The personal is political

As a Jew it's hard to remain neutral when it comes to politics, finds our student blogger Asha Sumroy

May 25, 2018 15:05

One of the only conditions I was presented with when asked to be a student blogger for the JC was to not use the pieces as a ‘personal political platform’. Priding myself on being an opinionated and politically charged but considerate individual I figured this wouldn’t be too much of a challenge. Especially realising a few weeks into my time at Durham that, as universities go, it made it surprisingly easy to be Jewish and not be challenged on Israel or religion or, actually, anything.

Yet, every time I sit down to write these blogs I always feel like I’m reigning myself in, scared of crossing the imaginary line of ‘political’. I gradually realised that to a huge extent the soul of personal writing comes from ideologically, politically and thus emotionally charged, thought and opinion. And so I've aimed to (and succeeded, apparently, as I haven’t been fired yet) write as close to this line as I can - crossing it only, perhaps, in implications.

Over the past two weeks it has been difficult to not be political. As is the mantra of one of my lecturers “The personal is the political”, the Jewish is the political. Even if I wanted to disengage from conversation about the protests in Gaza and the accompanying shootings by the IDF, its impossible to ignore the arguments flooding social media  - tsunami-ing seems even more appropriate a description of the sheer volume and ferocity of the online conflict. On top of that, family and friends of mine hold and act upon strong opinions at both ‘sides’ of the issue (though that such a binary condemnation of opinions lacks nuance is, in itself, another opinion). Moreover, and perhaps the most important internal battle for me, I can't choose to engage with the complexity of Judaism and Israel when it is easy and then disengage when it is hard.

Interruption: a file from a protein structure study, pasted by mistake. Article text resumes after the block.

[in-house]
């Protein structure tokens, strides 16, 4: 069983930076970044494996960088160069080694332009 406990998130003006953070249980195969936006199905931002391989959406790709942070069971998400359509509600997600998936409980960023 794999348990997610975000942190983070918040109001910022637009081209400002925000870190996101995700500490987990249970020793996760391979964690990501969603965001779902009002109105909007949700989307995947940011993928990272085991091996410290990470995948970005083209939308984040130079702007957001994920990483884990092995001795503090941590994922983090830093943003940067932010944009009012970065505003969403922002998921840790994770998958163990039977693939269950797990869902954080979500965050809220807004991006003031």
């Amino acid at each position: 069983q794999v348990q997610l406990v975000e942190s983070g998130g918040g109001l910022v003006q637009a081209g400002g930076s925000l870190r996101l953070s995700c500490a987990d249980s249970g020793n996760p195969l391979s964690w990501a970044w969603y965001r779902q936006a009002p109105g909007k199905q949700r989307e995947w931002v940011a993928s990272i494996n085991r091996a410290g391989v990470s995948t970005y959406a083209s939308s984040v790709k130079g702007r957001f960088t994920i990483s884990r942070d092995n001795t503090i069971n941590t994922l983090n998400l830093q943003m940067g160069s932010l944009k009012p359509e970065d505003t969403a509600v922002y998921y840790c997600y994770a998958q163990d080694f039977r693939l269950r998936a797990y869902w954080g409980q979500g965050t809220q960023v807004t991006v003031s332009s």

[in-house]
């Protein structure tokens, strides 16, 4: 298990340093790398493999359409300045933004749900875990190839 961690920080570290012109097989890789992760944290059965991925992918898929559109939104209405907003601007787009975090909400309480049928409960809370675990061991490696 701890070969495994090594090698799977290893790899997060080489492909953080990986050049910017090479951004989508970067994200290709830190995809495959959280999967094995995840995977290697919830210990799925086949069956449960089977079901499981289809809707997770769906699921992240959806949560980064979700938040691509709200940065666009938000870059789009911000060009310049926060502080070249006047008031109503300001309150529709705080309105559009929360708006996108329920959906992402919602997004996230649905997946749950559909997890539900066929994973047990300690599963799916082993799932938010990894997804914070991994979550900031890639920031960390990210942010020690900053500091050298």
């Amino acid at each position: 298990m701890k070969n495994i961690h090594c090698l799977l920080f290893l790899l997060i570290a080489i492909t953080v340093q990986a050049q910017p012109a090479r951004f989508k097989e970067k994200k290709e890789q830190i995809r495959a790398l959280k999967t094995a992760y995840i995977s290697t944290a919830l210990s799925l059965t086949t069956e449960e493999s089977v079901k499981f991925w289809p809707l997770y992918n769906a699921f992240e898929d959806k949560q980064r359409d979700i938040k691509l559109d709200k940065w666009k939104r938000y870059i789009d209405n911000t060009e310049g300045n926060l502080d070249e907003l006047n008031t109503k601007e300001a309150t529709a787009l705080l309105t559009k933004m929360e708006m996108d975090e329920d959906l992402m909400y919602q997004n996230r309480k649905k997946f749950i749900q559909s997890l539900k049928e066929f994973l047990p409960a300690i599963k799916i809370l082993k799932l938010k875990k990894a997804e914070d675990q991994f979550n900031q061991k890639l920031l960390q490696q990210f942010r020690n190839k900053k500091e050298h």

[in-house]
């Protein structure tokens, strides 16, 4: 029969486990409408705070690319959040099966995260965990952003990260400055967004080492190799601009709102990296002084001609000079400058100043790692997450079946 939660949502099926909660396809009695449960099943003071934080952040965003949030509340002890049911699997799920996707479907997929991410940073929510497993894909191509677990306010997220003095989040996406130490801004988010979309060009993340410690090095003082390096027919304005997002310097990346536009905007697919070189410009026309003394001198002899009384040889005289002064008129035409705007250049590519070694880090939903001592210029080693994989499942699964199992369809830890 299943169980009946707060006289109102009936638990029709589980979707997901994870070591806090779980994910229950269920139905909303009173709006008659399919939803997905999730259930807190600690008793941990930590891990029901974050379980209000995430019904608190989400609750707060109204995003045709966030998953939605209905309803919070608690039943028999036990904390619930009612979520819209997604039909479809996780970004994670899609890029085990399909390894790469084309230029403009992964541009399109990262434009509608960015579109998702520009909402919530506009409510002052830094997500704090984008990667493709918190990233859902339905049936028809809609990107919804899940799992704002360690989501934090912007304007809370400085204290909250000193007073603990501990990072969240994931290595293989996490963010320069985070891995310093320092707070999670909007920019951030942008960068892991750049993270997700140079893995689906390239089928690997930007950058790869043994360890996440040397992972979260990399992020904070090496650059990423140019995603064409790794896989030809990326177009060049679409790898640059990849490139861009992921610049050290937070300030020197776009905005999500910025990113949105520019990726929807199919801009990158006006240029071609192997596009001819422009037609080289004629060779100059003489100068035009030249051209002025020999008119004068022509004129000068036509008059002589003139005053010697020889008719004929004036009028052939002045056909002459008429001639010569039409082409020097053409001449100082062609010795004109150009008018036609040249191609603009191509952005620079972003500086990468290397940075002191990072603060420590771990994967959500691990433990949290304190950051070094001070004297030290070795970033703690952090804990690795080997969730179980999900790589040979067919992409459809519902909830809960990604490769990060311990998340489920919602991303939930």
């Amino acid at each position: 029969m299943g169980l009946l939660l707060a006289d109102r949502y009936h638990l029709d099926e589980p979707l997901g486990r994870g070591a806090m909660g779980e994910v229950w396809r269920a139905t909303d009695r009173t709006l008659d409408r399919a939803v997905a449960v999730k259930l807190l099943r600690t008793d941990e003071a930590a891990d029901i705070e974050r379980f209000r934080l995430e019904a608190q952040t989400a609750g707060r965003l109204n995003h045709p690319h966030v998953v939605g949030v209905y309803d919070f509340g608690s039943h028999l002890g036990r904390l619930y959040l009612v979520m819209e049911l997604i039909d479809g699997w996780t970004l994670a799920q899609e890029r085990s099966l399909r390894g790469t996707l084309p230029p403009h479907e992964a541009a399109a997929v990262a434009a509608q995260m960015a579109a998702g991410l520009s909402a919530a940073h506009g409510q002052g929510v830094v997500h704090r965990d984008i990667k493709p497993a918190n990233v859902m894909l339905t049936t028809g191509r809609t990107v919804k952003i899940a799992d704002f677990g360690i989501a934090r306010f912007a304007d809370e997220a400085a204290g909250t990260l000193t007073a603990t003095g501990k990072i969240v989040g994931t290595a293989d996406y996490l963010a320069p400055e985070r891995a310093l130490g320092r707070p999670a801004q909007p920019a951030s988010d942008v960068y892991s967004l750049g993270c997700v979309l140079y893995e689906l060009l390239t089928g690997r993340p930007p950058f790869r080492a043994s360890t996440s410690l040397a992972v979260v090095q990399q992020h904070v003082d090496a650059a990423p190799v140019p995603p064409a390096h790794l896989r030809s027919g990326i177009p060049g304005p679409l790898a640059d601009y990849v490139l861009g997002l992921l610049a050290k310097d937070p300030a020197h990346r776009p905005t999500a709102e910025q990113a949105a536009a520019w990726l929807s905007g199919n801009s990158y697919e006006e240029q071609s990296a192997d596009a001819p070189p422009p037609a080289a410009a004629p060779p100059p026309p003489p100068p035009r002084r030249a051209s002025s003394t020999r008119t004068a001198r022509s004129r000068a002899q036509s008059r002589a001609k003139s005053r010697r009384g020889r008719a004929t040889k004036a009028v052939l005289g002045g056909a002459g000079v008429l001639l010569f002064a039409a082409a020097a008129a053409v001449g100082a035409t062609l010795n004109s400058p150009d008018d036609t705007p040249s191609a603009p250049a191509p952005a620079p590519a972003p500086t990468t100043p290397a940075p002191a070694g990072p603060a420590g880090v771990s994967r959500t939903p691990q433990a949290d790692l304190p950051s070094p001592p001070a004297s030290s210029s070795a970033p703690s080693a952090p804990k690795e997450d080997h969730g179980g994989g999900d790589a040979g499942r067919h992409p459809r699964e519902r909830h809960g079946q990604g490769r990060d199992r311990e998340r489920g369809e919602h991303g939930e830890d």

I've come to see being Jewish (in the UK at least) as not only a religious identity, but also a political one. And as a result to write of Judaism is, in many ways, to write of politics - a very hard thing to do without turning platforms into personal political ones.

In short, I wouldn’t use this blog to discuss my opinions on these recent events even if those opinions were consolidated and clear (which they’re not). But I will share that I have been overwhelmed with sadness at the fracturing of the Jewish community. A fracturing which I refuse to believe is based merely on differences of opinion, but on the letting go of a much deeper unconditional connection between us.

As I spent the first few days of my summer immersed in Amos Oz’s beautiful and poignant Scenes from Village Life I came across this passage which reflects the heaviness that has settled in my chest as the last few weeks have unfolded:

“Thats a lovely tune…it reminds us of a time when there was still some fleeting affection between people… Thats all over. Now our hearts are blocked…Nobody turns to anyone else except from self-interested motives. What is left? Maybe only this melancholy tune, as a kind of reminder of the destruction of our hearts.”

Asha Sumroy is one of the JC's regular student bloggers for 2017-18. She is studying at Durham University.

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May 25, 2018 15:05

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